Local police have noticed a new crime trend in Frankfort, and it’s happening in busy places during daylight hours.
Frankfort Police Capt. Robert Warfel said the agency has handled about seven catalytic converter theft cases within the last month, and all remain unsolved.
The thefts are occurring at all hours of the day, and are happening in populated parking lots like those at Walmart and Lowe’s, Warfel said.
“There’s no real big pattern to it,” Warfel said. “They’re just kind of randomly doing it.”
Catalytic converters are part of a car’s exhaust system, and they contain precious metals. The most recent theft reported was Aug. 31 at Frankfort Regional Medical Center.
“It appears most of these have been parking lots, different businesses’ parking lots,” Warfel said.
He said video footage from the hospital parking lot shows a silver or gray four-door sedan backing into a parking spot next to a black SUV, and the passenger got out and crawled underneath the other vehicle.
“Completely unnoticed,” Warfel said, mentioning the theft occurred around 11:30 a.m.
He said it appeared there were two white males in the silver or gray vehicle, and one was wearing a baseball hat, red shorts and a black T-shirt.
Warfel said it seems the theives are targeting vans, trucks or SUVs because those vehicles sit up higher and are easier to slide under.
There have been 14 cases since January, but Warfel said it’s probably closer to 20 vehicles that have been damaged because some reports include multiple vehicles.
The converters are being sold to metal recyclers, for about $75-$100, Warfel said.
“I think it’s easy money. I think it’s an economic thing,” Warfel said. “They can quickly do it … It’s literally minutes by the time they spot and park.”
Metal recyclers cannot buy from anyone younger than 18 years old, and customers must provide ID to complete a sale.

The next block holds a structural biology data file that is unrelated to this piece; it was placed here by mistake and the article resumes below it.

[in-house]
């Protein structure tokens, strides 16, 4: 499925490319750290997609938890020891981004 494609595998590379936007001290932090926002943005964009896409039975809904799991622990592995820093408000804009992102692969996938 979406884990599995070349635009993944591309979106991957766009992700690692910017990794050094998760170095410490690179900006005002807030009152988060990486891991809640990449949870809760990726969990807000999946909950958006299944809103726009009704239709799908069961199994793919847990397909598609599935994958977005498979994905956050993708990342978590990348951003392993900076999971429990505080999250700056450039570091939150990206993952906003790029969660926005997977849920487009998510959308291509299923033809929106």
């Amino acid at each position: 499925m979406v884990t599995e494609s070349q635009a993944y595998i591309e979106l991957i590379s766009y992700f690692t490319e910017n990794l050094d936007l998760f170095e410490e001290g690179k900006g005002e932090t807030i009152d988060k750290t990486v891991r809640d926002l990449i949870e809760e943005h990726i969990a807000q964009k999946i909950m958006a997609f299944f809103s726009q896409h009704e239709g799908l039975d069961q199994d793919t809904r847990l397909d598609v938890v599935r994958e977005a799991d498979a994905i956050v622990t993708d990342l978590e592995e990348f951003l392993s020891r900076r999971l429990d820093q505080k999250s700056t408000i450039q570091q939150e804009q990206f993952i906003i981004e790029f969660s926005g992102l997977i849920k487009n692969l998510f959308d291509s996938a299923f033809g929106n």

While selling the part to a recycler only earns about $100 or less, replacing a missing catalytic converter can cost $2,000-$3,000, Warfel said.
He said detectives are working with metal recyclers in the area to find suspects in the cases. No arrests have been made yet.
“We haven’t ruled anything out … but given the nature of it, we think that they’re probably related,” Warfel said.
He suggested residents pay attention to their surroundings and call police if they see anything strange.
“It isn’t happening in back alley parking lots,” Warfel said. “Look out, be aware and please call.”
Tips to avoid catalytic converter thefts
Catalytic converter thieves typically strike vehicles that are parked for long periods of time in large lots. Thefts can happen in less than a minute. If your vehicle starts with a gravelly roar, it may be a sign your catalytic converter has been stolen.
To avoid theft:
- Engrave your license plate number on your converter to make it traceable.
- Set your vehicle security system to trigger with just the slightest motion.
- Hire a professional to secure the converter to the vehicle’s frame with welded steel.
- Research converter theft deterrent systems at your local auto parts store or online.
- Choose secure areas close to building entrances or access roads with lots of traffic when parking in large lots.
Source: Nationwide insurance company.